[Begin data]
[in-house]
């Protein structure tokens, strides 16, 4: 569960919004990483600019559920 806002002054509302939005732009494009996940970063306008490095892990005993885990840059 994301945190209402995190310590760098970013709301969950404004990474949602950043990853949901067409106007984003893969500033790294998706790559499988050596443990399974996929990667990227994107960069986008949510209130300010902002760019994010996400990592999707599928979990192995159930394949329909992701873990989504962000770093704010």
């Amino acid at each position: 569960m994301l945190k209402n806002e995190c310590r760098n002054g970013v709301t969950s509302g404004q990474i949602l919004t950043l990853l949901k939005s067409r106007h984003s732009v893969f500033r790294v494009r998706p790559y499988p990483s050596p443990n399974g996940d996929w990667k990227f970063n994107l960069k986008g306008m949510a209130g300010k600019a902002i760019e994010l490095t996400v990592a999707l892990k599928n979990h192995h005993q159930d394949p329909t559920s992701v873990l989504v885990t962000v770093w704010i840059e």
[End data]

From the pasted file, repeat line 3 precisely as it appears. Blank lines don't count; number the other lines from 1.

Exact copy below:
């Amino acid at each position: 569960m994301l945190k209402n806002e995190c310590r760098n002054g970013v709301t969950s509302g404004q990474i949602l919004t950043l990853l949901k939005s067409r106007h984003s732009v893969f500033r790294v494009r998706p790559y499988p990483s050596p443990n399974g996940d996929w990667k990227f970063n994107l960069k986008g306008m949510a209130g300010k600019a902002i760019e994010l490095t996400v990592a999707l892990k599928n979990h192995h005993q159930d394949p329909t559920s992701v873990l989504v885990t962000v770093w704010i840059e």